People should be made to take an HIV test only because it is in their best interest to do so. It should not be forced upon them. Seen from the surface level, the human rights issue outweighs and gains over mandatory testing. However, there is also a need to understand the problems faced by the health workers especially in the context of drugs users. Carrying out harm–reduction programmes among drug users is not considered easy as drug use is secretive or illegal and for which they are not easily reachable unless they come forward.

Many organizations or health workers are known to persuade the police not to arrest drug users who come in for new syringes, counseling or other precautionary measures. Many a times they come into conflict with the laws, Church and other authorities and they have to differ with them as their target is to reach out to those who need their service. For difficulties such as these, people also advocate mandatory HIV testing to certain groups of people, in the interest of public health.

A growing number of authorities around the globe are making it mandatory for couples to determine their health status before marriage; pregnant women are compulsorily made to undergo HIV testing because of the risk of infection to newborn babies; high risk communities are compelled to undergo HIV tests etc.

But, yes, compulsory HIV testing is also an important part of an effective HIV and AIDS prevention strategy. When people know they are HIV positive, they can take necessary preventive steps and keep themselves healthy.

Whatever the points of arguments are, an individual’s willingness to avoid unsafe behaviour is what HIV prevention banks upon. Everyone must have a right to decide to determine their health status but everyone also has a responsibility to avoid unsafe behaviour.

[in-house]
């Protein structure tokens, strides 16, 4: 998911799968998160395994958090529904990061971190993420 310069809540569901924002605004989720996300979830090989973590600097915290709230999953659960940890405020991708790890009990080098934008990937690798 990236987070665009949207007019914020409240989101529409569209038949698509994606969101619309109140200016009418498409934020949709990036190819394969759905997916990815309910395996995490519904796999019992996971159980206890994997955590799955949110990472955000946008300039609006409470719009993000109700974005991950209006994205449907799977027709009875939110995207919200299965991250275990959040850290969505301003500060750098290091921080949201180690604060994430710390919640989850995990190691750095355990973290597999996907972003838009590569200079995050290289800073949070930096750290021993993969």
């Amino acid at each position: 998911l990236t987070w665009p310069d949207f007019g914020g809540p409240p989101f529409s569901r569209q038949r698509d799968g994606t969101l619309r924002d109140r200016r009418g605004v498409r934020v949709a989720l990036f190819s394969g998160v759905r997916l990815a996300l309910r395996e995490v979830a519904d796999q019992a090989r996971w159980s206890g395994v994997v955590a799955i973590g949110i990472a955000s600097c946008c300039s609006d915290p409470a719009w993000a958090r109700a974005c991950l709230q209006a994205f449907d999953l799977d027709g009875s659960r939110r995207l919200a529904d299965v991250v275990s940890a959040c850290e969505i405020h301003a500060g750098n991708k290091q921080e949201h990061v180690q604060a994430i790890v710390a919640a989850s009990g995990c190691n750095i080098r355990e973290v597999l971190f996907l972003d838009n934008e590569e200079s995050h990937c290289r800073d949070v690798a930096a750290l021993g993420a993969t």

On to another issue; ‘Jihadi’ as commonly understood is killing oneself in the act of killing others. ‘Jihadi’ was the term used by Envoy to the collective leadership of GPRN/NSCN, Kughalu Mulatonu against the Naga NGOs advising them not be become one (Jihadi) while referring to the ban on Manipur vehicles by NSF in Naga inhabited areas which was adding misery to the people’s life there already affected adversely by ANSAM protest. If such ban is prolonged, it could lead people to starvation and onto death.

Understanding the message in this context, one can assume that if such blockade is imposed on Nagaland by anyone for an indefinite period, Nagas will too starve to death which would be seen as an act of suicide (read Jihad) after first pushing people in Manipur to death.

So it is possible that the message can be understood as asking the Naga NGOs to lift the ban which will be reciprocated by others and so not to starve themselves to death.

But this is not what many people might assume given the past statements of the GPRN/NSCN leader who have issued warnings to NGOs and individuals. He has recently warned Naga NGOs not to hold Manipur to ransom by blocking trucks from entering Manipur via Nagaland as it violated all basic norms of human rights.

So it leaves enormous room for the NGOs to be apprehensive about his statement and hold him responsible for any harm that might befall them. It remains to be seen how or if Mulatonu will explain the ‘Jihadi’ statement. K. Filip Sumi